Dr. John Townsend’s new book Leadership Beyond Reason is the perfect take-along for a mini-retreat. If you are in the trenches of leadership, you may feel that you don’t have time to set aside a day or weekend for introspection. You may be more concerned about results than you are about relationships, more comfortable with strategizing than reflecting. Even if your mini-retreat consists of 15 minute bursts of quiet reading across two weeks, you will not regret the time spent with this book.
Townsend asserts that paying attention to the subjective world of values, emotions, and relationships can empower a leader, giving greater success and facilitating personal transformation. Logic, rationality, and fact-gathering are important but leaders often focus on these to the exclusion of the subjective world. Yet these areas “beyond reason” can have a profound effect on your leadership. On the other hand, ignoring these areas can be dangerous for you because they affect your ability to understand and communicate with people.
Each chapter in this book includes stories from Townsend’s experiences with leaders and organizations. As a clinical psychologist, he has a keen understanding of human behavior and motivation. His insightful observations are memorable and his suggestions for change are practical.
Here’s a sneak preview of issues you will consider as you read this book:
Values. “It is important to make sure your values are wholehearted — that is, from the core of who you are.” Values identification and clarification is crucial for both individuals and organizations. However, until you live out your values, they will not be useful to you. Many times, leaders give lip service to one set of values, while their actions display different ones.
Townsend encourages leaders to examine the internal and external sources of values. Does your behavior reflect your values? If not, what values are you operating under?
Thoughts. Although everyone has a unique way of processing thoughts, most tend toward linear or non-linear thinking. Both styles are useful to your organization. Developing the ability to think in different ways will add a new dimension to your leadership.
“Even if you enjoy pure thought, you need to consider your impact on people because you matter to them.” Leaders need to consider the effects of their thoughts on the people in their lives. Sharing your thoughts, ideas, visions, and solutions with others will engage them and create a vital connection.
Emotions. Townsend discusses both positive and negative emotions and their function as a signal to us to address issues in our lives. He calls emotions “the stepchild of leadership” because leaders often shun their emotions. Staying connected to emotions is important, though, because once we identify the source of these emotions, we can take action to resolve the situations that proceeded them.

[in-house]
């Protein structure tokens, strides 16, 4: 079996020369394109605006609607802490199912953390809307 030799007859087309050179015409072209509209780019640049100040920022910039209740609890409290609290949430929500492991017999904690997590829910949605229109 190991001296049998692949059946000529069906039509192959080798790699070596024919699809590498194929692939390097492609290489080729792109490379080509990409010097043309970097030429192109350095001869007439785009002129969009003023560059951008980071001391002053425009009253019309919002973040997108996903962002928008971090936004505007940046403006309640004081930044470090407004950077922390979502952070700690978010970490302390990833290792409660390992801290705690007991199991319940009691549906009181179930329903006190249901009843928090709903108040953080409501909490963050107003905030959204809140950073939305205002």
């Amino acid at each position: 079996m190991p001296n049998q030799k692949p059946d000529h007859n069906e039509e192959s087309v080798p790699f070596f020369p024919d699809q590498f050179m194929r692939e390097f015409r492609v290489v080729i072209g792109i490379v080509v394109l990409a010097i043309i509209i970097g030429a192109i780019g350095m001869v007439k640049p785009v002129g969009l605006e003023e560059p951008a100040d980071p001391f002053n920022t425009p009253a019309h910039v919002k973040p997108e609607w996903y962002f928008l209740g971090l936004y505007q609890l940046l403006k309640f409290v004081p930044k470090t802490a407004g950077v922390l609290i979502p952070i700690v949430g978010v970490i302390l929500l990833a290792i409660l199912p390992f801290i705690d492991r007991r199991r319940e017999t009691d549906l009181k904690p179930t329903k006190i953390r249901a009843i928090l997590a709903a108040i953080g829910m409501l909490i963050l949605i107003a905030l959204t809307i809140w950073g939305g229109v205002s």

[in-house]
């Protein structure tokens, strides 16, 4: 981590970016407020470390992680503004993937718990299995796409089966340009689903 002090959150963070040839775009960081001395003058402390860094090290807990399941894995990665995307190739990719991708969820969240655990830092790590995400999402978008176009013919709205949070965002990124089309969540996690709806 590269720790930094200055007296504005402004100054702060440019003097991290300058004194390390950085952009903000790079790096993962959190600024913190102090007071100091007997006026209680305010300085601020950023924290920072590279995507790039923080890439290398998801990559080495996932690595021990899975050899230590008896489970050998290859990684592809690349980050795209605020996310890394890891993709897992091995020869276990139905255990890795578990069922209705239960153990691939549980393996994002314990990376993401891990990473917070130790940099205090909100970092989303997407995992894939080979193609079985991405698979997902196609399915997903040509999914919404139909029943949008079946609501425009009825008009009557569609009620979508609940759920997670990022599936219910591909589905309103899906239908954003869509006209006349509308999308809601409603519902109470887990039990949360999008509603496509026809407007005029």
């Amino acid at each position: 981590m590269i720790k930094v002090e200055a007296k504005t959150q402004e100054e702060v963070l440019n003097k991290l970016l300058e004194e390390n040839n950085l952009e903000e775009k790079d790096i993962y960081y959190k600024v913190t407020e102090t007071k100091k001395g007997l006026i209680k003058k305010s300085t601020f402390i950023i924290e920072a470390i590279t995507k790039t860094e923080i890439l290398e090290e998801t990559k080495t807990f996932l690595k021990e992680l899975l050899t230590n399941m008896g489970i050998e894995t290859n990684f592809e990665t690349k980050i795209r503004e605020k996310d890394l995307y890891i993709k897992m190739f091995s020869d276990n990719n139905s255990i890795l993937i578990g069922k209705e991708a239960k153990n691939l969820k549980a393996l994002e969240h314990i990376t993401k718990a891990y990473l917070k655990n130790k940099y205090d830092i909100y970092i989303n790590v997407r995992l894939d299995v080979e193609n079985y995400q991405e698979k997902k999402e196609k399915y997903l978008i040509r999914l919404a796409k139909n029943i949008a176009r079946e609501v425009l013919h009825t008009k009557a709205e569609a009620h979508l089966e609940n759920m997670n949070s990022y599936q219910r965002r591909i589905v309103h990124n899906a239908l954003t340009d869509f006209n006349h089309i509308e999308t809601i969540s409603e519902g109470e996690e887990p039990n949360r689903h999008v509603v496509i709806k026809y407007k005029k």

Passion. “Passion develops when we are doing what we are designed to do.” Passion makes a leader’s direction clear. If you are unsure of your passion, this section will help you identify your area of passion and remove the obstacles that may be hindering you in following it.
Relationships. “The better you understand and use your relational world in leadership, the better your decisions, plans, and vision should operate.” Since leadership is about influencing people, understanding and improving your relational abilities will result in enhanced leadership skills. This chapter introduces the idea of relational images, mental pictures of significant people that can be an important tool for leaders. People who have developed healthy relational images also have the ability to build strong relationships with others. Townsend presents ways to use motivation and challenge in leading others to greater productivity. He also stresses the importance of empathy and the ability to see yourself as separate from the people you are leading.
Transformation. “Transformation is truly leadership beyond reason, for it requires much more than your thought process and your intelligence. It literally requires your entire being, energies, and life.” Lasting personal growth and change is not something that can be accomplished during a weekend retreat. It is a journey that takes takes time and, as Townsend notes, there is no microwave system to speed up the process.
Reading this book and applying it to your life could jump-start the process of growth in your life as a leader.
This post was originally published at Mountain State University Leadertalk and is republished here with permission.